texas blue and turning arizona blue and turning florida permanently blue, and we're not quite there yet. let's talk more about what lacking time that brent wilkes was talking about. and what makes a person go the rest of the way. >> well, in terms of hispanics, we don't vote for the party, we always vote for the person. do we like the person or not and do we like the candidate? and we are looking at that in florida, and we actually have different -- you can't pinpoint it, as you know. we are very different. especially in florida where you have 23% of the puerto rico vote more focused on the economy, or getting the jobs, or thing to find out what a canceled date thinks about what's going on in puerto rico and the debt crisis. you have the mexican americans, and the central americans and south americans more focused on citizenship and immigration. but one thing i do believe is
that the momentum that we see is that we'll see many more hispanics registering to vote, we'll have more citizens, i think there's a 20% increase in new citizens in the united states. so we're seeing more new citizens registering to vote in twitch. >> luis, what has been the holdup in getting to that place where political pros keep telling me that we're going to hit in 2004 and 2008 and 2012? what are some of the impediments? >> well, some of the impediments, this community depends to have less education and less income, and a deterrent for people knowing where to register and how to register and getting mobilized. but however, the primary reason, they're not contacted by political parties. it has been a long time strategy on both sides of the aisle for both democrats and
republicans to try to mobilize voters who already have a history of voting. in the case of latinos, that's problematic. just to correct one problem, florida is a critical state to both the democrats and republican candidates. there's no strategy that did not require winning florida. the demographic for florida presents florida as an entirely different and new landscape. in fact, it has been the case that there has been a declining number of hispanics in florida registers as republicans. the states that are going to be important in this election, in addition to florida, are colorado, nevada and new mexico. sates with sizeable increases in latino population, and how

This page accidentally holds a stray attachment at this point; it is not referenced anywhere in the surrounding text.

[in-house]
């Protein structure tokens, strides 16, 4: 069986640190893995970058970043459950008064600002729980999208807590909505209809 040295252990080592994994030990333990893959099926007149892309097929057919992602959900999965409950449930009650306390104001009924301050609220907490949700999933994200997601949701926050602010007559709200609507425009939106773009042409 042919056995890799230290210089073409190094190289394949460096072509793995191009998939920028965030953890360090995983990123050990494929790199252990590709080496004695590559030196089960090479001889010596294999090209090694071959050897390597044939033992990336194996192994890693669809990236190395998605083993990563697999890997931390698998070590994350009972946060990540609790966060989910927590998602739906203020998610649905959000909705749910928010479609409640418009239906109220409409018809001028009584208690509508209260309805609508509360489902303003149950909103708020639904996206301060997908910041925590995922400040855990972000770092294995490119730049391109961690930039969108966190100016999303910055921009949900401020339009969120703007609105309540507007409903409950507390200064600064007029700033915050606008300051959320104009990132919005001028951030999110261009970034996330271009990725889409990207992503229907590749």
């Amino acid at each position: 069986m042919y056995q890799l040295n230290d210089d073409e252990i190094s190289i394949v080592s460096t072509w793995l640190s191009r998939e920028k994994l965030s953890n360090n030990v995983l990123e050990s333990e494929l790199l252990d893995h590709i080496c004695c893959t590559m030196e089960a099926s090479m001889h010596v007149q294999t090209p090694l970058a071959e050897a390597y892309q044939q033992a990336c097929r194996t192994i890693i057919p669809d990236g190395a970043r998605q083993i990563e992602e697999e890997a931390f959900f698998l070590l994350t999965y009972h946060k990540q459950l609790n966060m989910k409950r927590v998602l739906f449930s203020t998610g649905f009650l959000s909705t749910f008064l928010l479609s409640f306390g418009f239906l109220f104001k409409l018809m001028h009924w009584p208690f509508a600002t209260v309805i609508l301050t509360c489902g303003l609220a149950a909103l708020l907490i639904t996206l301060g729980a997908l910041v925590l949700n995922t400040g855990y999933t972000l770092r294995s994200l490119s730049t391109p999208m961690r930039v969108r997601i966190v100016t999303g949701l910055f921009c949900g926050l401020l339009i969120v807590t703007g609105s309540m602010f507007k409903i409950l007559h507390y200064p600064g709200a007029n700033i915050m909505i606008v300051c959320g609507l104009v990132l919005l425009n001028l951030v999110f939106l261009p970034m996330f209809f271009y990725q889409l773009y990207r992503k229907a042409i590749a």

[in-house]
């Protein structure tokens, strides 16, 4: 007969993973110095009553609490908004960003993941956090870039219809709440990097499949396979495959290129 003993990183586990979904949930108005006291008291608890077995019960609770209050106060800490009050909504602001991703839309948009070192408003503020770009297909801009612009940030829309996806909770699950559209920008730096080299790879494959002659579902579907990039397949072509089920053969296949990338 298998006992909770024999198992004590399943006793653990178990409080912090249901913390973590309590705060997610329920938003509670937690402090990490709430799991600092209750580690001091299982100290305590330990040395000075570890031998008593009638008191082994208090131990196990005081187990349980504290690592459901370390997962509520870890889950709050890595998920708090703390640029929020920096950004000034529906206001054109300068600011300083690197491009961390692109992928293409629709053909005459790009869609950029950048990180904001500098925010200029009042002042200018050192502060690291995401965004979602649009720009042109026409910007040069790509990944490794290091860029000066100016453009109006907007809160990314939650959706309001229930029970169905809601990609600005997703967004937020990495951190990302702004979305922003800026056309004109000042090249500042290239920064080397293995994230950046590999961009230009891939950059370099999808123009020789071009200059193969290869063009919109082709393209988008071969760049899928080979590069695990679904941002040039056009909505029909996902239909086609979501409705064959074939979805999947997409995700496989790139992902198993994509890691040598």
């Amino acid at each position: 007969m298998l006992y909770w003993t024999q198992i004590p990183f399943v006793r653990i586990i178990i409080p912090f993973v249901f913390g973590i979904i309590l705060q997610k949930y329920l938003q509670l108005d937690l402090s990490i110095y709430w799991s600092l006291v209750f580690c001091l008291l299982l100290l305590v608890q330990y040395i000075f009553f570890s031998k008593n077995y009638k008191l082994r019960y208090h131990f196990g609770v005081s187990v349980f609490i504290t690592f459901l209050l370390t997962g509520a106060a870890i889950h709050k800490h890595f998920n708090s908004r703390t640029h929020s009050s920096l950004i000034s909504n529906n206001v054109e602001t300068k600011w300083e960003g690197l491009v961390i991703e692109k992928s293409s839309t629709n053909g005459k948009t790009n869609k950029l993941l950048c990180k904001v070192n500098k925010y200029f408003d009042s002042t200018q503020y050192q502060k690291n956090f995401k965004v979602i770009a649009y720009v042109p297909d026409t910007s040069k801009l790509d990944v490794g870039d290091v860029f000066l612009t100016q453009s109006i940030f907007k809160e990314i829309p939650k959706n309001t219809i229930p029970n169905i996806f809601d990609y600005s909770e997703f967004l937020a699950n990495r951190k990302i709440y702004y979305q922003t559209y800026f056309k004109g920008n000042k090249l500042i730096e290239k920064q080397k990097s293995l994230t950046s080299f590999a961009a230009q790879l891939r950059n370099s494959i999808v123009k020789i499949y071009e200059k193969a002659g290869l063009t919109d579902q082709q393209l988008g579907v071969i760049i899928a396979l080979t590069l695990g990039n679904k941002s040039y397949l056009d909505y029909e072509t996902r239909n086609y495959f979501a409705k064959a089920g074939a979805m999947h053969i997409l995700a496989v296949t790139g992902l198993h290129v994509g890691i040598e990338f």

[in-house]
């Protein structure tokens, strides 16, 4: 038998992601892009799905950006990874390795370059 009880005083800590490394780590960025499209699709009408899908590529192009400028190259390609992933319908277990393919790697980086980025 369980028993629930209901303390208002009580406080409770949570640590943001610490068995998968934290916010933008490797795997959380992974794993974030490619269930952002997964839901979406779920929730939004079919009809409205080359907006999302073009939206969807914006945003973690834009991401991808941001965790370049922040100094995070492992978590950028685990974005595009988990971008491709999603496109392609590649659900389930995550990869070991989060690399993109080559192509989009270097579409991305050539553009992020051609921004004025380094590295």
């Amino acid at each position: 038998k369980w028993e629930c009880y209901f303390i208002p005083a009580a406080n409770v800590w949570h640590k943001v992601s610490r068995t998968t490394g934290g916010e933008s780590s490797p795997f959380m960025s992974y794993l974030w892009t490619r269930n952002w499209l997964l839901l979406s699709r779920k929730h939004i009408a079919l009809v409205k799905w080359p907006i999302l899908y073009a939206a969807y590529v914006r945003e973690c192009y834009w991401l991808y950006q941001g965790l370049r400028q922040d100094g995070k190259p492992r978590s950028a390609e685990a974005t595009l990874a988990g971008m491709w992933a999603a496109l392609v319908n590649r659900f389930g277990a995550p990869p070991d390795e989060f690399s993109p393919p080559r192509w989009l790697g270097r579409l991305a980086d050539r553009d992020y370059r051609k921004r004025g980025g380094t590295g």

it is that they will vote, and guarantee the chance that either a republican or a democrat will win in those very critical states. >> very quickly before we go to another break, evelyn, if i gave you a lot of money, could you raise the hispanic turnout in florida? is it just investment or is it investment plus other things? >> well, i'll give you a perfect example for today. governor rick scott, our florida governor, endorsed donald trump. well, if we look at 2014, it was something that nobody ever thought he would have a chance of winning. but he invested so much in the media, and the media in spanish, and actually, he started early. a lot of the media in spanish in florida are asking why would charlie crist, why he was not investing in the hispanic community? and charlie crist lost by
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>> welcome back to "inside story," i'm ray suarez. latinos in 2016, this time on the program, long before the trump candidacy, and long before the primaries pushed forward two frontrunners, republicans were talking amongst themselves on how to do better in a changing america among minority voters, and you have to know that the democrats were anticipating tough critiques of the obama administering's handling over the last eight years. if latinos are one of the keys to being elected in november, if they choose the next president, what do they get to had ask for? my guests are with me, and brent, i know that -- is
non-partisan, but if your dreams in november, you lay the groundwork and get people to the polls, what happens in january when the transition is over, and the new president takes the oath. and you say, okay, we're here to collect, what? >> i tell you, it's not a single issue, but immigration is top of mind because we have gotten so close in the past. if the latino vote is the vote, it will set the stage to be able to approach a comprehensive election bill and get it passed in the first 100 days of the new president, but there's a chance, if the latino voters are the difference makers, we can come back to that. but there are other issues. leading areas of concern for latinos, and there's still a lot of work to do. especially with the new elementary education bill. in our minds, it took a lot of federal oversight of what the states are doing away.